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Effects of therapeutic horseback riding on post-traumatic stress disorder in military veterans

Overview of attention for article published in Military Medical Research, January 2018
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About this Attention Score

  • In the top 5% of all research outputs scored by Altmetric
  • One of the highest-scoring outputs from this source (#5 of 223)
  • High Attention Score compared to outputs of the same age (98th percentile)

Mentioned by

news
13 news outlets
blogs
2 blogs
policy
1 policy source
twitter
38 tweeters
facebook
3 Facebook pages
wikipedia
1 Wikipedia page
googleplus
1 Google+ user

Citations

dimensions_citation
16 Dimensions

Readers on

mendeley
176 Mendeley
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Title
Effects of therapeutic horseback riding on post-traumatic stress disorder in military veterans
Published in
Military Medical Research, January 2018
DOI 10.1186/s40779-018-0149-6
Pubmed ID
Authors

Rebecca A. Johnson, David L. Albright, James R. Marzolf, Jessica L. Bibbo, Hayley D. Yaglom, Sandra M. Crowder, Gretchen K. Carlisle, Amy Willard, Cynthia L. Russell, Karen Grindler, Steven Osterlind, Marita Wassman, Nathan Harms

Abstract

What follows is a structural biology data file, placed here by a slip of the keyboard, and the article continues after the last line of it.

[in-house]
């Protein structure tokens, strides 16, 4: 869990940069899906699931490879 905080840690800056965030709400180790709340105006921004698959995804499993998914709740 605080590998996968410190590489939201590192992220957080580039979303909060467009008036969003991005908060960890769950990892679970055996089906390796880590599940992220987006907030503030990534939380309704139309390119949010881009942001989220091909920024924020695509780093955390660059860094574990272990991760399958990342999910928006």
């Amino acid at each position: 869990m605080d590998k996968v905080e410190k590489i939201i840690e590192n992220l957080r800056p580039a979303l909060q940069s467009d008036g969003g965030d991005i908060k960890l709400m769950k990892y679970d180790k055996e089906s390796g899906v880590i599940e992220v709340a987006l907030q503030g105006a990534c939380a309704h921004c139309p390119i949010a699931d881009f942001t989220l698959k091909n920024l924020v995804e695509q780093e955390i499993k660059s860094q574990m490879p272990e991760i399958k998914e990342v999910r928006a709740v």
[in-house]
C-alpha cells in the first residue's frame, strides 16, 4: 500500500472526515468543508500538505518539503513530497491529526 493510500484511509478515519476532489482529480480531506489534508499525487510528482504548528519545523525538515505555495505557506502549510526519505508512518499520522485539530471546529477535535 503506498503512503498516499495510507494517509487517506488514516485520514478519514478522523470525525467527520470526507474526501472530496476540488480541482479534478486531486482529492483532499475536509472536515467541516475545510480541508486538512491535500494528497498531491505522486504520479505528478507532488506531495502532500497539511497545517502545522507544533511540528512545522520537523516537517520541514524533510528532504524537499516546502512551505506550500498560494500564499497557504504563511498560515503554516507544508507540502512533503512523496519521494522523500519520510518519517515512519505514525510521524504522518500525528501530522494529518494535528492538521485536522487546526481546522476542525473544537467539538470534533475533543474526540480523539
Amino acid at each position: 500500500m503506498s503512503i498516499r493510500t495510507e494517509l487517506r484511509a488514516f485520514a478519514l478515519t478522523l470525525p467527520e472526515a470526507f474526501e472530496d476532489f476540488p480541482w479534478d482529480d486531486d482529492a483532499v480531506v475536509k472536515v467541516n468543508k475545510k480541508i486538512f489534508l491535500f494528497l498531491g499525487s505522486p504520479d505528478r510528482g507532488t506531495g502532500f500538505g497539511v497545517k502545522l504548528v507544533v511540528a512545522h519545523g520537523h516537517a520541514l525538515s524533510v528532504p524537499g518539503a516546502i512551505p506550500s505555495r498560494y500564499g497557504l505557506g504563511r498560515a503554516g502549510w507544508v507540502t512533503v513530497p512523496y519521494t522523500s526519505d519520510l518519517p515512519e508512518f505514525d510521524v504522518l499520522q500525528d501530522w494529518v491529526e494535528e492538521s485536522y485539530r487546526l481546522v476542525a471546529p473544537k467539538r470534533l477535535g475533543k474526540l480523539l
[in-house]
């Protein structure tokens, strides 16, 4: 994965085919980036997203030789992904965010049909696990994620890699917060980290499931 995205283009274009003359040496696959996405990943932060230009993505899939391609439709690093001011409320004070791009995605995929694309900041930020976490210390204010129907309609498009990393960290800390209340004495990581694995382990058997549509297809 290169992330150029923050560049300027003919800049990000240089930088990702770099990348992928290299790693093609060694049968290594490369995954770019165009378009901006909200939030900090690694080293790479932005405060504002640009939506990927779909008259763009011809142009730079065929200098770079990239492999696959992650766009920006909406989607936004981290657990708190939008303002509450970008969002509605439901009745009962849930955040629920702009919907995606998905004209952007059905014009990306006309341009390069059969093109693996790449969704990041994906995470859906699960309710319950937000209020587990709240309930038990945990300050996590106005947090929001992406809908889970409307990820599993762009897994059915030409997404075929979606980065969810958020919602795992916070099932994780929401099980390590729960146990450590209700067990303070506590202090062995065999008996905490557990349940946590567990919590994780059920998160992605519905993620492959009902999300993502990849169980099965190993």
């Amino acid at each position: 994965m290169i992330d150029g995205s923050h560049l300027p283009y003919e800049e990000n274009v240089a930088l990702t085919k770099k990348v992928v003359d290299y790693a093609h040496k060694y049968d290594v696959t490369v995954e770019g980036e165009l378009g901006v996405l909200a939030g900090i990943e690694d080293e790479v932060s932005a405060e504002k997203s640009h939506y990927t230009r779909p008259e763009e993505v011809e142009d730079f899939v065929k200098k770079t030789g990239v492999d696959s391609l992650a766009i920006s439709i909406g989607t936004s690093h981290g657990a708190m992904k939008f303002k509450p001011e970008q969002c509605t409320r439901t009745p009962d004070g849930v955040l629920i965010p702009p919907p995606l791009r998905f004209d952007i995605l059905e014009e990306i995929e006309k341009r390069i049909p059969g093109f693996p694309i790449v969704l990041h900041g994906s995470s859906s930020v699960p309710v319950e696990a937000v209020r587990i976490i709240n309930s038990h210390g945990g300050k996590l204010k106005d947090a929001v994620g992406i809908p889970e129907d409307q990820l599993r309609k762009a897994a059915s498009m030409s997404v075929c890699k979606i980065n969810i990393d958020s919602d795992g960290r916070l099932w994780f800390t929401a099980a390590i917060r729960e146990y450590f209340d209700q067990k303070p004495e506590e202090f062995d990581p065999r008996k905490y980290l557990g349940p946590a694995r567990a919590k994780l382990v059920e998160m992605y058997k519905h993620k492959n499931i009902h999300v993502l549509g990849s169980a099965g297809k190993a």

Large numbers of post-deployment U.S. veterans are diagnosed with post-traumatic stress disorder (PTSD) and/or traumatic brain injury (TBI), leading to an urgent need for effective interventions to reduce symptoms and increase veterans' coping. PTSD includes anxiety, flashbacks, and emotional numbing. The symptoms increase health care costs for stress-related illnesses and can make veterans' civilian life difficult. We used a randomized wait-list controlled design with repeated measures of U.S. military veterans to address our specific aim to test the efficacy of a 6-week therapeutic horseback riding (THR) program for decreasing PTSD symptoms and increasing coping self-efficacy, emotion regulation, social and emotional loneliness. Fifty-seven participants were recruited and 29 enrolled in the randomized trial. They were randomly assigned to either the horse riding group (n = 15) or a wait-list control group (n = 14). The wait-list control group experienced a 6-week waiting period, while the horse riding group began THR. The wait-list control group began riding after 6 weeks of participating in the control group. Demographic and health history information was obtained from all the participants. PTSD symptoms were measured using the standardized PTSD Checklist-Military Version (PCL-M). The PCL-M as well as other instruments including, The Coping Self Efficacy Scale (CSES), The Difficulties in Emotion Regulation Scale (DERS) and The Social and Emotional Loneliness Scale for Adults-short version (SELSA) were used to access different aspects of individual well-being and the PTSD symptoms. Participants had a statistically significant decrease in PTSD scores after 3 weeks of THR (P ≤ 0.01) as well as a statistically and clinically significant decrease after 6 weeks of THR (P ≤ 0.01). Logistic regression showed that participants had a 66.7% likelihood of having lower PTSD scores at 3 weeks and 87.5% likelihood at 6 weeks. Under the generalized linear model(GLM), our ANOVA findings for the coping self-efficacy, emotion regulation, and social and emotional loneliness did not reach statistical significance. The results for coping self-efficacy and emotion regulation trended in the predicted direction. Results for emotional loneliness were opposite the predicted direction. Logistic regression provided validation that outcome effects were caused by riding longer. The findings suggest that THR may be a clinically effective intervention for alleviating PTSD symptoms in military veterans.